Just one year later I described the case of Hermann Dierkes, forced to resign his position as representative of Die Linke (The Left Party) on Duisburg city council after tentatively advocating a boycott of Israeli goods. I commented: “It appears that freedom of speech, supposedly one of the proudest acquisitions of post-Fascist Germany, is readily suppressed when exercised to advocate positive action against the racist, politicidal institutions and actions of the Zionist state.” (A public stoning in Germany, Electronic Intifada, March 2009).
Neither does Teodoro Obiang need money to earn a place among the world’s most powerful. He is already a welcome member of this cabal, which often treats him with affection. Welcoming him in Washington back in 2006, erstwhile secretary of state Condoleeza Rice said, ‘You are a good friend, and we welcome you’.
He has been welcomed to Beijing six times by Hu Jintao, who said to him, ‘bilateral relations between our two countries have developed through goodwill’.
This is not what you expect: an accomplished and self-reflective work of history enclosed within a layer of war reportage – in comic book form. But Joe Sacco’s “Footnotes in Gaza” is just that, an unusually effective treatment of Palestinian history which may appeal to people who would never read a ‘normal book’ on the subject. The writing, however, is at least as good as you’d expect from a high quality prose work. Here, for instance, is page nine: “History can do without its footnotes. Footnotes are inessential at best; at worst they trip up the greater narrative. From time to time, as bolder, more streamlined editions appear, history shakes off some footnotes altogether. And you can see why… History has its hands full. It can’t help producing pages by the hour, by the minute. History chokes on fresh episodes and swallows whatever old ones it can.”
The pictures – aerial shots, action shots, urban still lifes, crafted but realist character studies – work as hard as the words. Sacco depicts fear, humiliation and anger very well indeed, and often achieves far more with one picture than he could in an entire newspaper column. The cranes at work on a Jerusalem skyline are worth a paragraph or two of background. So is the fact that almost every Palestinian male has a cigarette in his mouth. And when dealing with historical process – the changing shape of the camps, for example – the pictures are more than useful.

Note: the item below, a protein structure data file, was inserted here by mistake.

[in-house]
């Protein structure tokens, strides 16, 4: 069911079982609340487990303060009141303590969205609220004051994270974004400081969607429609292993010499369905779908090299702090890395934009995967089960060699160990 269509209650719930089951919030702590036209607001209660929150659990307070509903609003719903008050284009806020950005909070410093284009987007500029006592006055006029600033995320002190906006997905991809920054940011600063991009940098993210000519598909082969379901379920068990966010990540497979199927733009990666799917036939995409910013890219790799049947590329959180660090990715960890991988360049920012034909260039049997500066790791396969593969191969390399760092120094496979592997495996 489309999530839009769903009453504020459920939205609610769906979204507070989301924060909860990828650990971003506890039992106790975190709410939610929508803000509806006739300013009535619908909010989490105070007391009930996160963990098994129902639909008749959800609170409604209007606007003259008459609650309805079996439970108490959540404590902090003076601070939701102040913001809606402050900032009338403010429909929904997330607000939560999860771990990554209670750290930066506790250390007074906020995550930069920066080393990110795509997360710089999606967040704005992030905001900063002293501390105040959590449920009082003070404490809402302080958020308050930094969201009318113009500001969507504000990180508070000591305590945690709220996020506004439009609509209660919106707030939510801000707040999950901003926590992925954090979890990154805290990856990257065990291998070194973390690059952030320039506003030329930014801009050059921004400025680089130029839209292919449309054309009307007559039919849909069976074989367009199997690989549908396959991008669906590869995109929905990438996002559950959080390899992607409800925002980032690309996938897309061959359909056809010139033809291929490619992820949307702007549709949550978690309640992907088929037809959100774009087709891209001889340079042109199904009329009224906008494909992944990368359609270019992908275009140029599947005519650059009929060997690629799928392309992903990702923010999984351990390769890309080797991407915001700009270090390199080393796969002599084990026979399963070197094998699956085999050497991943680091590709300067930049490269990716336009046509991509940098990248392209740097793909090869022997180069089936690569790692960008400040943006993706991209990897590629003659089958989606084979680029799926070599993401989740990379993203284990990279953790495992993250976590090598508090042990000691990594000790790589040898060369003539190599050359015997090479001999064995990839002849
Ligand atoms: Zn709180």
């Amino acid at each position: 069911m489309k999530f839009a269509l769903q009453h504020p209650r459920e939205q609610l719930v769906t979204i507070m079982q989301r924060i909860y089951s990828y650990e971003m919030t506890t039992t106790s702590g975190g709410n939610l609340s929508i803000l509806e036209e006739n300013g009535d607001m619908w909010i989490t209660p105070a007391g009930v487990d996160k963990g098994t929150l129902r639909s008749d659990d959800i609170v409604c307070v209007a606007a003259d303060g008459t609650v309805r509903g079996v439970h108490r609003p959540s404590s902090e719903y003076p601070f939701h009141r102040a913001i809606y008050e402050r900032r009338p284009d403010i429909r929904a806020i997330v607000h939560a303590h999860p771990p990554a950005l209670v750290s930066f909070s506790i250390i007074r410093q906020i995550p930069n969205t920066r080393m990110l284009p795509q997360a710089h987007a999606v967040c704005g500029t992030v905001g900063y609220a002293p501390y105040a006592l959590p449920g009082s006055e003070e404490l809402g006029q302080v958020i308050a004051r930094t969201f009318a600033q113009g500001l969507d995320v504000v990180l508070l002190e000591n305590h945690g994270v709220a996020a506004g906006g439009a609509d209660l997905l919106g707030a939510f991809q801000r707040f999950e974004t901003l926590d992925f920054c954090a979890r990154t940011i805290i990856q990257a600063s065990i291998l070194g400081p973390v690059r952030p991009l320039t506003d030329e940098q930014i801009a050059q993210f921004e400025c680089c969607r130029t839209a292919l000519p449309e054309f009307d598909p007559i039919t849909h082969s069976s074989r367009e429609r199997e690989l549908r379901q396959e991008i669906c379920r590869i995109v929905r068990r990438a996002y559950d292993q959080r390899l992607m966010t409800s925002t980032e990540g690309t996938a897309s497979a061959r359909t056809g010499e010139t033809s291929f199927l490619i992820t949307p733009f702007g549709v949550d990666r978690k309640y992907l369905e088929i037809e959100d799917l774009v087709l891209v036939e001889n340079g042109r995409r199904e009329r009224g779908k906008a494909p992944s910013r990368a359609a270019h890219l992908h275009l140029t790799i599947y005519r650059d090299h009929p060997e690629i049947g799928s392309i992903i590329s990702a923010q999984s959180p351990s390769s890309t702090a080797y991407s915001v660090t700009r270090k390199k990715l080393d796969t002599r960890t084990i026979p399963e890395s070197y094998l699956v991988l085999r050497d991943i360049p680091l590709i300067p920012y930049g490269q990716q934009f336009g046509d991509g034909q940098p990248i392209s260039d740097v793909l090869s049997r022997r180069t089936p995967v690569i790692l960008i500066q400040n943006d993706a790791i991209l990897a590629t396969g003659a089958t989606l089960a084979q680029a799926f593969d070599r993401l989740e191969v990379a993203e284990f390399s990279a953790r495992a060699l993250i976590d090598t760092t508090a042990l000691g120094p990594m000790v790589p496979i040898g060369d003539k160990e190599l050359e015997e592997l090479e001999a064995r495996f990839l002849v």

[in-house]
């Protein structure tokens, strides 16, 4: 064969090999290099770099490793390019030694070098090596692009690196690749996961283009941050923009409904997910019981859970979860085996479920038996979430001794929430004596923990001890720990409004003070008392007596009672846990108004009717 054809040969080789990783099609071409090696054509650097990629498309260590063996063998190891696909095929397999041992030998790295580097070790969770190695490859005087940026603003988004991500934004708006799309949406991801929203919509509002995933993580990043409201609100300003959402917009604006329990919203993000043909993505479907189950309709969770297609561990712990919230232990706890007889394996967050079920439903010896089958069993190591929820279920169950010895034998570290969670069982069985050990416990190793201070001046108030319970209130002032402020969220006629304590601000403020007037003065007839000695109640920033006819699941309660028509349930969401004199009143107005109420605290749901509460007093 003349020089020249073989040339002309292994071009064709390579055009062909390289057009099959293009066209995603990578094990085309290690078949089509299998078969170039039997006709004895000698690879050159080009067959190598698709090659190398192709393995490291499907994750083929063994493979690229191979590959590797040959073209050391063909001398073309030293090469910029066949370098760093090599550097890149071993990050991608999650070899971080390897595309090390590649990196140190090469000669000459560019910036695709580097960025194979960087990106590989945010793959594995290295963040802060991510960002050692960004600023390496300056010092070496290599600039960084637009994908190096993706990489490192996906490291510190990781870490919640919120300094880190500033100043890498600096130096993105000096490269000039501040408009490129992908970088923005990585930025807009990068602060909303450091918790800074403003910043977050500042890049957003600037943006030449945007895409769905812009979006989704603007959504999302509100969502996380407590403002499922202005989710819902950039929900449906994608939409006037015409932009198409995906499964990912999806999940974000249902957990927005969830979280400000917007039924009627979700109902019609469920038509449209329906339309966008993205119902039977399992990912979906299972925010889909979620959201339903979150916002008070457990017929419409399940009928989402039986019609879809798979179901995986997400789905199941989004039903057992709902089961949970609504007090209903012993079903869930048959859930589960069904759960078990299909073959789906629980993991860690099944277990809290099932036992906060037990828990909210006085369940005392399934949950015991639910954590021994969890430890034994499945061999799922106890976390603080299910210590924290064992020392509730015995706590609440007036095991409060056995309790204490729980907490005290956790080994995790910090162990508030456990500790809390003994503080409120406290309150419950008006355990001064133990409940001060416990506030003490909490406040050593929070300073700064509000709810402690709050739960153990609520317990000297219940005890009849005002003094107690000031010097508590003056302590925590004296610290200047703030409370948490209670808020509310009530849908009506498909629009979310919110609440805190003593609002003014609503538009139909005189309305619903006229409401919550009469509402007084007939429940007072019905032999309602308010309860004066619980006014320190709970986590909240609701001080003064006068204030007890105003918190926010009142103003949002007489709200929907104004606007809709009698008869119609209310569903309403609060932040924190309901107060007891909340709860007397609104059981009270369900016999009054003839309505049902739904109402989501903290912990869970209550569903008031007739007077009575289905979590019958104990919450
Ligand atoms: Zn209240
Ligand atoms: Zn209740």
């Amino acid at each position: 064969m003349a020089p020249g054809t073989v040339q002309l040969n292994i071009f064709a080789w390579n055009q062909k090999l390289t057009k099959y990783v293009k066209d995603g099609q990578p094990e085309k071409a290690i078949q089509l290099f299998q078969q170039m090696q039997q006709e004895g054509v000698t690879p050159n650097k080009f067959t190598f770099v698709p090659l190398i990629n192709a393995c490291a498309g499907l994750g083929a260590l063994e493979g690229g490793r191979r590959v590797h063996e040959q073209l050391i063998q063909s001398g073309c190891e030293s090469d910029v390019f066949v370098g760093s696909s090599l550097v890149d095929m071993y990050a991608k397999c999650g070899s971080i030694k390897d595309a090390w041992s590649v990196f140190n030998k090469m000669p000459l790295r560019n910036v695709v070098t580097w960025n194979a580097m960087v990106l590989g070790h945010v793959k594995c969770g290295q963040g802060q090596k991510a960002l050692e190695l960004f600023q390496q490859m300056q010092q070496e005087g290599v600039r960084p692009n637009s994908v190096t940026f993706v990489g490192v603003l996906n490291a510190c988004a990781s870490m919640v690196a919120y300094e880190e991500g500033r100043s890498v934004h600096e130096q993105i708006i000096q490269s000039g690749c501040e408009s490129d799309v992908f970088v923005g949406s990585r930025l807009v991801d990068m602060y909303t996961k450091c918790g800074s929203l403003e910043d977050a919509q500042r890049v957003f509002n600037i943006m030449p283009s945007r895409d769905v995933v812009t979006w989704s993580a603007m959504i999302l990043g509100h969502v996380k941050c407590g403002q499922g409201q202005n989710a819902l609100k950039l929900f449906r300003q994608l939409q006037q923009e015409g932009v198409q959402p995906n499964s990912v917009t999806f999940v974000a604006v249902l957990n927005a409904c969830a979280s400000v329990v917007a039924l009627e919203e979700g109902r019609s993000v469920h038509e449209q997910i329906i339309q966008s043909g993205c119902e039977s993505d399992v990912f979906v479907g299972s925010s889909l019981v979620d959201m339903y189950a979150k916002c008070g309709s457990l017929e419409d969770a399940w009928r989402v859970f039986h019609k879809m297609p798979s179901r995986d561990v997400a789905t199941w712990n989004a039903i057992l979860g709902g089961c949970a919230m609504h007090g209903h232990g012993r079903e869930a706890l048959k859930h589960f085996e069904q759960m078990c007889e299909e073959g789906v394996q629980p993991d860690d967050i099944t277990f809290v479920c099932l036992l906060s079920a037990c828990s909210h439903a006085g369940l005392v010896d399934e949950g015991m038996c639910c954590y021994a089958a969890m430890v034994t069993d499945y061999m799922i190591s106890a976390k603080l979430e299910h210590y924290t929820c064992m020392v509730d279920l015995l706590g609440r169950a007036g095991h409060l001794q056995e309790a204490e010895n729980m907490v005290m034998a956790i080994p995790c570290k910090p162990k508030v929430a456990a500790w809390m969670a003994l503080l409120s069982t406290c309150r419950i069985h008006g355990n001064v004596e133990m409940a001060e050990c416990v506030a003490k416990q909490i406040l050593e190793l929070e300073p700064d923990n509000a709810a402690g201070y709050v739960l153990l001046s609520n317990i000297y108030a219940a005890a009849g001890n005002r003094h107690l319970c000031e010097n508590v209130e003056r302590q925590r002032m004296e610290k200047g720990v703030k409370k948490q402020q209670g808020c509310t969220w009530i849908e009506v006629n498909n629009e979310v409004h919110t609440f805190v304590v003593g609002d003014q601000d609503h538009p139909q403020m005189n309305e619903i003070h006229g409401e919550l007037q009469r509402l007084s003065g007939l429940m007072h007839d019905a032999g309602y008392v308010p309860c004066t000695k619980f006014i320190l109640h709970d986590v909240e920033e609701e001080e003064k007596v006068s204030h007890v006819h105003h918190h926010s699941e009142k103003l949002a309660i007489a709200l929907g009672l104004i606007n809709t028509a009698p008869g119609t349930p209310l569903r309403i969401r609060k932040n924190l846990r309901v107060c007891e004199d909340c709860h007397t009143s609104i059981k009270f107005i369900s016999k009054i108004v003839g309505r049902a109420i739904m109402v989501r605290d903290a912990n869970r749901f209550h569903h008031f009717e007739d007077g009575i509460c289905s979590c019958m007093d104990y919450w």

William A. Cook provides an overview of the state of affairs of the zionist affairs of state, in a piece entitled The Unstated Script of the Wiesel Open Letter to President Obama. It is a good summary but by no means definitive: one could add theft of Palestinian tax credits, water, fertile top soil, religious sites, harvesting of human organs, daily humiliations, and much much more …
Let’s draw up the bill of particulars that is hidden from the world, the subtext, the unsaid prayer no one in this American government wants revealed and certainly no one in Israel wants displayed publicly.
What is the true nature of this state of Israel that … is now seeking to enlist the governments of the world against its perceived “existential” enemy, Iran?
* It is a state without mercy, a state without morals, a state premised on racism, a state built on deception and lies;
* a state defiant of international law, the Universal Declaration of Human Rights, and the Geneva Conventions that apply to occupying powers;
* a state, unlike North Korea or Iran, the other identified Axis of Evil states, that has invaded neighboring states and occupies them;
From assassinations that go to the heart of government and power grabs by narco-despots we turn — for what it’s worth — to the minutiae of modern American life. Namely, schools.